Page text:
The article also describes the cooperative attitude that characterizes the Wahl Centre, which intentionally seeks working relationships with like-minded ministries to serve the educational needs of the Church. Associate Director Dr. Myron Penner, a former Prairie Bible Institute professor who is now an Anglican Associate Priest, says that the Wahl Centre serves as a network of educational resources serving the mission of God. He adds that the partnering of different denominations is itself "an act of mission." Edmonton Bishop Jane Alexander expresses her support for the relationship, asking, "Why do alone what we can better do together?"

You can find the article on Page 4 of THE MESSENGER, which is posted online here.

Taylor and Carey to Become Extension Sites for Each Other

One implication is that a DMin will now be available at Taylor Seminary

The trustees of Taylor College and Seminary and of Carey Theological School (Vancouver) voted at their respective meetings in the Spring of 2010 to take the next step in an evolving cooperative relationship.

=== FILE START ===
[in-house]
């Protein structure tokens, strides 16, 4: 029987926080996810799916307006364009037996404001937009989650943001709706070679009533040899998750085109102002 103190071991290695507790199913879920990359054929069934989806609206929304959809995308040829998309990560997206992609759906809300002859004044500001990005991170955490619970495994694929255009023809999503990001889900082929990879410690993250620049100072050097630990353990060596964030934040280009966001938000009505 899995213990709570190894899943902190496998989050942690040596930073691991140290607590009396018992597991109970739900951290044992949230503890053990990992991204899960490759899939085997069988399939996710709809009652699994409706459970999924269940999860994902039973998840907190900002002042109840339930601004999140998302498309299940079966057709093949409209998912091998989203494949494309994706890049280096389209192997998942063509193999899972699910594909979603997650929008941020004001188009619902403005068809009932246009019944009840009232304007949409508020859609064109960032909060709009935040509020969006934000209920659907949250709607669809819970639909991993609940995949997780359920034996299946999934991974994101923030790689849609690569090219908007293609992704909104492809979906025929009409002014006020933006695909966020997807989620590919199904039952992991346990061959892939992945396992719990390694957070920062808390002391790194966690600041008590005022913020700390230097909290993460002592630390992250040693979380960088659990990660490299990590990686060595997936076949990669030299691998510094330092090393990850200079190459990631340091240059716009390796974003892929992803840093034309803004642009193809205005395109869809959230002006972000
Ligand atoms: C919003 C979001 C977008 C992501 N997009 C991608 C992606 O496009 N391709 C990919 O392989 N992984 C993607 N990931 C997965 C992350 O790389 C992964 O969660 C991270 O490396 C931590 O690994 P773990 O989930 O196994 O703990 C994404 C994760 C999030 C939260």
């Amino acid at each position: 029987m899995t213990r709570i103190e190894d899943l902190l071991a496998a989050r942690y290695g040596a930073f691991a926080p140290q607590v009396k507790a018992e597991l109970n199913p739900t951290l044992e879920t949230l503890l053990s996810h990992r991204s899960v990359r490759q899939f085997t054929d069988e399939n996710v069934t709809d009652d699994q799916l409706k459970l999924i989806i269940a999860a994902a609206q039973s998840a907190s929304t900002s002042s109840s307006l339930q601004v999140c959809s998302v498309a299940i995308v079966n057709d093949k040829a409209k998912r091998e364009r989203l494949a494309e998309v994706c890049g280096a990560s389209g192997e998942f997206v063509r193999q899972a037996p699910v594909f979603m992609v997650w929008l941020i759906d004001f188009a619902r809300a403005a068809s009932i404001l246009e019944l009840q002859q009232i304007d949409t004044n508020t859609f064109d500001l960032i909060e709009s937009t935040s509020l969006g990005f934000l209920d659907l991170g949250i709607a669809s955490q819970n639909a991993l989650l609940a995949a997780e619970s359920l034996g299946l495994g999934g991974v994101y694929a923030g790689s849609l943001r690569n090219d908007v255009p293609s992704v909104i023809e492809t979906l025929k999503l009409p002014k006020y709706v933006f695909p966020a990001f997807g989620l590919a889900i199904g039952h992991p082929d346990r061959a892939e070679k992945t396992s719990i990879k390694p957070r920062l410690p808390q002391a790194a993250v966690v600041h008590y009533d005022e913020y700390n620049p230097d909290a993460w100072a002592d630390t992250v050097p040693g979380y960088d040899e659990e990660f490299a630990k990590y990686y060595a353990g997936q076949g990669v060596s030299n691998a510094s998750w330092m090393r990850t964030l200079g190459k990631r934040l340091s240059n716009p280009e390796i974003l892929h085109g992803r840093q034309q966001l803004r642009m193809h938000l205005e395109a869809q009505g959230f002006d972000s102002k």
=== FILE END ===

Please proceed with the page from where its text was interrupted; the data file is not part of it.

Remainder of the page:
The biggest change is that each seminary will begin to serve as an extension site of the other – meaning that students will be able to take Taylor courses at the Carey site, and will be able to take Carey courses at Taylor.

The move will help the two institutions share resources (notably faculty). It also means that students can now study at Taylor towards a DMin. (The DMin, or Doctor of Ministry, is a necessary degree for many senior ministry positions in various denominations.)

There are other resources that will be able to be shared, including technology.

This decision is part of a larger strategy to move theological education closer to where students are serving in ministry; this “contextualized education” puts learning and serving together, making each more effective.

Students interested in joining a DMin cohort should contact Taylor to learn more about this significant opportunity. Call Enrolment Services at 780-431-5215.